Angela Stark | Eurek Alert!
Tiny Drops of Early Universe 'Perfect' Fluid
02.09.2015 | Brookhaven National Laboratory
02.09.2015 | European Southern Observatory ESO
China's Loess Plateau was formed by wind alternately depositing dust or removing dust over the last 2.6 million years, according to a new report from University of Arizona geoscientists. The study is the first to explain how the steep-fronted plateau formed.
China's Loess Plateau was formed by wind alternately depositing dust or removing dust over the last 2.6 million years, according to a new report from...
The leaves of the lotus flower, and other natural surfaces that repel water and dirt, have been the model for many types of engineered liquid-repelling surfaces. As slippery as these surfaces are, however, tiny water droplets still stick to them. Now, Penn State researchers have developed nano/micro-textured, highly slippery surfaces able to outperform these naturally inspired coatings, particularly when the water is a vapor or tiny droplets.
Enhancing the mobility of liquid droplets on rough surfaces could improve condensation heat transfer for power-plant heat exchangers, create more efficient...
Longer, more severe, and hotter droughts and a myriad of other threats, including diseases and more extensive and severe wildfires, are threatening to transform some of the world's temperate forests, a new study published in Science has found. Without informed management, some forests could convert to shrublands or grasslands within the coming decades.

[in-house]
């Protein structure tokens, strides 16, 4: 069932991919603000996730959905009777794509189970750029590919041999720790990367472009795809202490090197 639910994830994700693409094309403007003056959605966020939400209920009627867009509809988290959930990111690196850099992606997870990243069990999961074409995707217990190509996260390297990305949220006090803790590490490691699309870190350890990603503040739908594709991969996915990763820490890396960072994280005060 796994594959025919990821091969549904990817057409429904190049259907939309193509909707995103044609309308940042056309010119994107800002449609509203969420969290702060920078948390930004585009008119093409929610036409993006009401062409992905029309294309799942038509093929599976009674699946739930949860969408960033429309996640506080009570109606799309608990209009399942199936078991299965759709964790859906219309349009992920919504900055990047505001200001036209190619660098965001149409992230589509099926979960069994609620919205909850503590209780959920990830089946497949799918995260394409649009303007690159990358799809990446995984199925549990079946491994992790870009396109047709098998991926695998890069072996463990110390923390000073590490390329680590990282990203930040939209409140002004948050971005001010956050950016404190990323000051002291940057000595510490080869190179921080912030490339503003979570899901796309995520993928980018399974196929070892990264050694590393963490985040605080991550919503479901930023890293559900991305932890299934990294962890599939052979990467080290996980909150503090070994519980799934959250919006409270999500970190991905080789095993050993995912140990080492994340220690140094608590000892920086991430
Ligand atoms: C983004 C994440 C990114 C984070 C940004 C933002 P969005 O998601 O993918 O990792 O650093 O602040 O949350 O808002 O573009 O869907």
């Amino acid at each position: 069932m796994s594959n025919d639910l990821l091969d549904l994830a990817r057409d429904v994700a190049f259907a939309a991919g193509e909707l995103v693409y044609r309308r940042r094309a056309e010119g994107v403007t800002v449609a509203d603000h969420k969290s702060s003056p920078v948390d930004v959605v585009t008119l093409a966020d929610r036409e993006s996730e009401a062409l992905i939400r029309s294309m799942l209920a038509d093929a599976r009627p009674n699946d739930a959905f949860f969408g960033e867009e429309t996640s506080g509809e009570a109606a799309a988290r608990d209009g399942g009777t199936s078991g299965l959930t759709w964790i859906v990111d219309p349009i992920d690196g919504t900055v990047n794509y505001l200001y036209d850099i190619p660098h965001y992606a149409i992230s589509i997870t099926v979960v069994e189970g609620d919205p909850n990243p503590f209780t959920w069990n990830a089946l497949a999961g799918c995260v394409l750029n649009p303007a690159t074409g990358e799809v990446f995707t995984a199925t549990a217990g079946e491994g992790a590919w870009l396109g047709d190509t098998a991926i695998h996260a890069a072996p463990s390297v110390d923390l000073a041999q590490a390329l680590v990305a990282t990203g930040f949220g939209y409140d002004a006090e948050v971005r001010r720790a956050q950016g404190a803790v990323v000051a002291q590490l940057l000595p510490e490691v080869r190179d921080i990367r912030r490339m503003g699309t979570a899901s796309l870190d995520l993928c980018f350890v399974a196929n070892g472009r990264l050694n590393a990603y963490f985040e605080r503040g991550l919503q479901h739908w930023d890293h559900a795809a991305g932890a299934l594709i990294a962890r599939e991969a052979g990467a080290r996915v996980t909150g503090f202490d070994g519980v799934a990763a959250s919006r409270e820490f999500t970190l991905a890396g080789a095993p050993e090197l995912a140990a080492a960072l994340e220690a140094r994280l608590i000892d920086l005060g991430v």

"While we have been trying to manage for resilience of 20th century conditions, we realize now that we must prepare for transformations and attempt to ease...
A University of Oklahoma astrophysicist and his Chinese collaborator have found two supermassive black holes in Markarian 231, the nearest quasar to Earth, using observations from NASA's Hubble Space Telescope.
The discovery of two supermassive black holes--one larger one and a second, smaller one--are evidence of a binary black hole and suggests that supermassive...
A team of European researchers have developed a model to simulate the impact of tsunamis generated by earthquakes and applied it to the Eastern Mediterranean. The results show how tsunami waves could hit and inundate coastal areas in southern Italy and Greece. The study is published today (27 August) in Ocean Science, an open access journal of the European Geosciences Union (EGU).
Though not as frequent as in the Pacific and Indian oceans, tsunamis also occur in the Mediterranean, mainly due to earthquakes generated when the African...
20.08.2015 | Event News
20.08.2015 | Event News
19.08.2015 | Event News
02.09.2015 | Physics and Astronomy
02.09.2015 | Life Sciences
02.09.2015 | Awards Funding